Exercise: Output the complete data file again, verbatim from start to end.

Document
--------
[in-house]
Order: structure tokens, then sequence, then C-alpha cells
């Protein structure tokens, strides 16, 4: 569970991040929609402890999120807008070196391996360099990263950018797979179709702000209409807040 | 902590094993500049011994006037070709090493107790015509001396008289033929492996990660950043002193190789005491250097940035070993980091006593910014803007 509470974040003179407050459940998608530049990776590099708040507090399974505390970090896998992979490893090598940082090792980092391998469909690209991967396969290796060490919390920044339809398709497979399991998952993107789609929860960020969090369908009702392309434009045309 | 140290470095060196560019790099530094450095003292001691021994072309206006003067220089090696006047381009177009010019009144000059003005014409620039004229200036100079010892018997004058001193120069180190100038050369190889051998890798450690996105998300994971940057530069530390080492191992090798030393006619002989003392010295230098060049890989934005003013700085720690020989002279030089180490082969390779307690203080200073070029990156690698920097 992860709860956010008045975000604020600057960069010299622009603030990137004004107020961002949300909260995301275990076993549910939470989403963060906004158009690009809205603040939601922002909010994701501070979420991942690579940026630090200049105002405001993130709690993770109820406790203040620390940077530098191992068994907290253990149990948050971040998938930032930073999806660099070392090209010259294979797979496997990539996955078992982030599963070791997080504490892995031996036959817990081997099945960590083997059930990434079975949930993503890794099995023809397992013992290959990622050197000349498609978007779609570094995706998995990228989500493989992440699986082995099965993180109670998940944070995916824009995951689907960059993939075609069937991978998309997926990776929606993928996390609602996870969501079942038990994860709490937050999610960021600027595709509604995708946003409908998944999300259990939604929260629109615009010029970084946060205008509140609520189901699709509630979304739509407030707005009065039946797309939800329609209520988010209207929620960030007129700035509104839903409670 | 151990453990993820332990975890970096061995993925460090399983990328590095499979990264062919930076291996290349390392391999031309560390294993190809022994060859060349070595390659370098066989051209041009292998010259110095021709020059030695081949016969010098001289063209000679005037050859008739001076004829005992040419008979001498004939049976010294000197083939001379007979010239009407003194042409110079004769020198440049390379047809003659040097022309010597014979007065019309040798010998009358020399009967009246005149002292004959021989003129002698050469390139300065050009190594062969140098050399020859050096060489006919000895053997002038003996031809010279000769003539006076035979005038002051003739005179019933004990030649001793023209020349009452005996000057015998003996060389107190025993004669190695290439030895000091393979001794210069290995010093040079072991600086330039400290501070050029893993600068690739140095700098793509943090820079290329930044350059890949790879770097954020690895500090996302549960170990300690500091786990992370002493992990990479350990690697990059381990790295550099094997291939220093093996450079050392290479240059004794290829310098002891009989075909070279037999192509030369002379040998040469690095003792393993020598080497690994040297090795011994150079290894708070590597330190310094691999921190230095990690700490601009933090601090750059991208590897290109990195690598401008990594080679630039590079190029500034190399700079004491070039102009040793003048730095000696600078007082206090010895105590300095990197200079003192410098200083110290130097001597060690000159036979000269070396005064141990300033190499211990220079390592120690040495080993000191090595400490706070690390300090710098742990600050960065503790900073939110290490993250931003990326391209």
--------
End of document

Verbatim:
[in-house]
Order: structure tokens, then sequence, then C-alpha cells
């Protein structure tokens, strides 16, 4: 569970991040929609402890999120807008070196391996360099990263950018797979179709702000209409807040 | 902590094993500049011994006037070709090493107790015509001396008289033929492996990660950043002193190789005491250097940035070993980091006593910014803007 509470974040003179407050459940998608530049990776590099708040507090399974505390970090896998992979490893090598940082090792980092391998469909690209991967396969290796060490919390920044339809398709497979399991998952993107789609929860960020969090369908009702392309434009045309 | 140290470095060196560019790099530094450095003292001691021994072309206006003067220089090696006047381009177009010019009144000059003005014409620039004229200036100079010892018997004058001193120069180190100038050369190889051998890798450690996105998300994971940057530069530390080492191992090798030393006619002989003392010295230098060049890989934005003013700085720690020989002279030089180490082969390779307690203080200073070029990156690698920097 992860709860956010008045975000604020600057960069010299622009603030990137004004107020961002949300909260995301275990076993549910939470989403963060906004158009690009809205603040939601922002909010994701501070979420991942690579940026630090200049105002405001993130709690993770109820406790203040620390940077530098191992068994907290253990149990948050971040998938930032930073999806660099070392090209010259294979797979496997990539996955078992982030599963070791997080504490892995031996036959817990081997099945960590083997059930990434079975949930993503890794099995023809397992013992290959990622050197000349498609978007779609570094995706998995990228989500493989992440699986082995099965993180109670998940944070995916824009995951689907960059993939075609069937991978998309997926990776929606993928996390609602996870969501079942038990994860709490937050999610960021600027595709509604995708946003409908998944999300259990939604929260629109615009010029970084946060205008509140609520189901699709509630979304739509407030707005009065039946797309939800329609209520988010209207929620960030007129700035509104839903409670 | 151990453990993820332990975890970096061995993925460090399983990328590095499979990264062919930076291996290349390392391999031309560390294993190809022994060859060349070595390659370098066989051209041009292998010259110095021709020059030695081949016969010098001289063209000679005037050859008739001076004829005992040419008979001498004939049976010294000197083939001379007979010239009407003194042409110079004769020198440049390379047809003659040097022309010597014979007065019309040798010998009358020399009967009246005149002292004959021989003129002698050469390139300065050009190594062969140098050399020859050096060489006919000895053997002038003996031809010279000769003539006076035979005038002051003739005179019933004990030649001793023209020349009452005996000057015998003996060389107190025993004669190695290439030895000091393979001794210069290995010093040079072991600086330039400290501070050029893993600068690739140095700098793509943090820079290329930044350059890949790879770097954020690895500090996302549960170990300690500091786990992370002493992990990479350990690697990059381990790295550099094997291939220093093996450079050392290479240059004794290829310098002891009989075909070279037999192509030369002379040998040469690095003792393993020598080497690994040297090795011994150079290894708070590597330190310094691999921190230095990690700490601009933090601090750059991208590897290109990195690598401008990594080679630039590079190029500034190399700079004491070039102009040793003048730095000696600078007082206090010895105590300095990197200079003192410098200083110290130097001597060690000159036979000269070396005064141990300033190499211990220079390592120690040495080993000191090595400490706070690390300090710098742990600050960065503790900073939110290490993250931003990326391209």